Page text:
October 20, 2003

Open Asia: Open source in the Tajikistan, Taiwan, and Thailand

Author: Frederick Noronha and Lee Schlesinger

We continue our country-by-country survey of the availability of open source software across Asian countries with a look at developments in Tajikistan, Taiwan, and Thailand.


The Linux Tajik Translation Project aims to translate MandrakeLinux into the Tajik language.


The Register last year noted that "the Taiwanese legislature has announced plans to subsidize development of open-source systems for the public and private sectors, the Taipei Times
reported. Starting 2003, the National Supercomputing Center will begin a
two-year mission to encourage development Chinese-language operating systems
and office applications for use throughout the nation's bureaux, schools and
offices. The legislature reckons that by getting into rehab and kicking the
Microsoft crack habit the government could save NT $2 billion while the
private sector could save NT $10 billion in licensing fees."

CNET reported last year that the Taiwanese government had launched an investigation into allegations that Microsoft misused its market dominance by indiscriminately increasing prices there. CNET also reported that Taiwan's
government "will encourage research and development in office
software and the opening of the source code for government agencies and
private establishments.... The government is also planning to set up six
educational centers around Taiwan to train open-source developers. Three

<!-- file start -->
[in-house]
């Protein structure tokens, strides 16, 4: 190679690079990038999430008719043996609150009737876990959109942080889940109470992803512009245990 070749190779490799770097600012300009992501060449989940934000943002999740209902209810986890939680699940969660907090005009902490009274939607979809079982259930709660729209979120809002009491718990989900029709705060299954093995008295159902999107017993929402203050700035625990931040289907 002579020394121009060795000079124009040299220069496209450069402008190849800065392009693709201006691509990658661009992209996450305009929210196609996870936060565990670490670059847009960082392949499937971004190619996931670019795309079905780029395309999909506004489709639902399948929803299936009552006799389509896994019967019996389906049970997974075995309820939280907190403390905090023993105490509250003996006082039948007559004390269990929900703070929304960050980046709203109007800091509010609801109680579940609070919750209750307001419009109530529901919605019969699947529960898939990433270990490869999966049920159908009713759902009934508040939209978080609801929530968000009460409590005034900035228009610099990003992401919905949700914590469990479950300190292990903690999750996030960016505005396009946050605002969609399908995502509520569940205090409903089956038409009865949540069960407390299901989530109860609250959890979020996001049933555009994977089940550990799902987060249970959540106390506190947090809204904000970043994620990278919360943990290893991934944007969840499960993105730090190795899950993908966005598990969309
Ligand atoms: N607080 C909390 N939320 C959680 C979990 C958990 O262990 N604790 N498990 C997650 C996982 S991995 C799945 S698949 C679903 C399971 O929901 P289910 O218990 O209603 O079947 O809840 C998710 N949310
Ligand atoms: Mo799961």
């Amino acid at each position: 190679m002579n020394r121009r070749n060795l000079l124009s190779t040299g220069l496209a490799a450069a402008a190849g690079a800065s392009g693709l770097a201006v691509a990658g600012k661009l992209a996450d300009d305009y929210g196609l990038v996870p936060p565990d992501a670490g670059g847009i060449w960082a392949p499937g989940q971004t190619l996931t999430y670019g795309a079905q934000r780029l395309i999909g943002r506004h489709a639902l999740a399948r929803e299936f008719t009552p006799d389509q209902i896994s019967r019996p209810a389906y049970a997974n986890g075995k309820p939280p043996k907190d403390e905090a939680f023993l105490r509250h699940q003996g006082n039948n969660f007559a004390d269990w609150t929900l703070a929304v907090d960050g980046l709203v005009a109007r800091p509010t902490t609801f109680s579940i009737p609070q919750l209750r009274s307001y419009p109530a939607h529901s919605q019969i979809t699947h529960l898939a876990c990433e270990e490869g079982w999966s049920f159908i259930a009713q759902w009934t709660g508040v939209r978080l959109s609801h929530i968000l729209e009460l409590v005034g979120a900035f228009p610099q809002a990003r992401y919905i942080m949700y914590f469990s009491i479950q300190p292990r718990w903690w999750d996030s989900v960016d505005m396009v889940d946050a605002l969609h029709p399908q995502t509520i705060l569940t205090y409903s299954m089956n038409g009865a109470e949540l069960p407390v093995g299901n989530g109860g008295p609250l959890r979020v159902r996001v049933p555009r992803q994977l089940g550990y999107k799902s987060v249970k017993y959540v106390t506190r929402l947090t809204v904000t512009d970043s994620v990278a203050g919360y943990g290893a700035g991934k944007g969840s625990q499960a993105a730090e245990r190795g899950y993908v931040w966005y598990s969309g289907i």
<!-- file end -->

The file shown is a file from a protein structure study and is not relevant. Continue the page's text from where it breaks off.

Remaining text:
years after the introduction of the open-source project, the centers will be
training 120,000 basic users and 9,600 advanced users."

Taiwan is home to the XCIN project, an X Input Method (XIM) server that allows Chinese input under the X Window System. The Chinese Linux Documentation Project aims to translate Linux message into Chinese.

The Chinese Linux Extension Project, which provides Chinese add-ons to Linux, was spotlighted in Salon.com last year that covered a dispute over the use of the Taiwanese Republic of China flag in Red Hat Linux.

User groups include the Tainan Linux User Group, Kaohsiung Linux User Group, and Software Liberty Association of Taiwan.


Linux has a strong presence in Thailand. The Thai Linux Working Group provides a
mostly-Thai language Web portal for FLOSS in this part of the globe, including many relevant links. Software.thai.net provides information promoting open source software. Pladao Office and Office TLE are Thai versions of OpenOffice. Thailinux.com, OpenSource.thai.net, and the Thailand Open Source Federation provide general FLOSS information, as best we can tell without knowing the language, and the country hosts the Prince of Songkla University Linux User Group

Thailand's National Electronic and Computer Technology Centre developed Linux School
Internet Server
(Linux-SIS), a Linux distro designed to be an affordable alternative for schools ready to move beyond the
first phase of Internet implementation. Version 1.0 was released in April 1997, and the project is now up to version 4.2, which inlucdes a Digital Library Tool Kit (designed to offer easy-to-use functions, that allow teachers and specially those with no
knowledge of HTML to develop Net-based lessons for students).

Other local distros include Linux TLE and GrandLinux.


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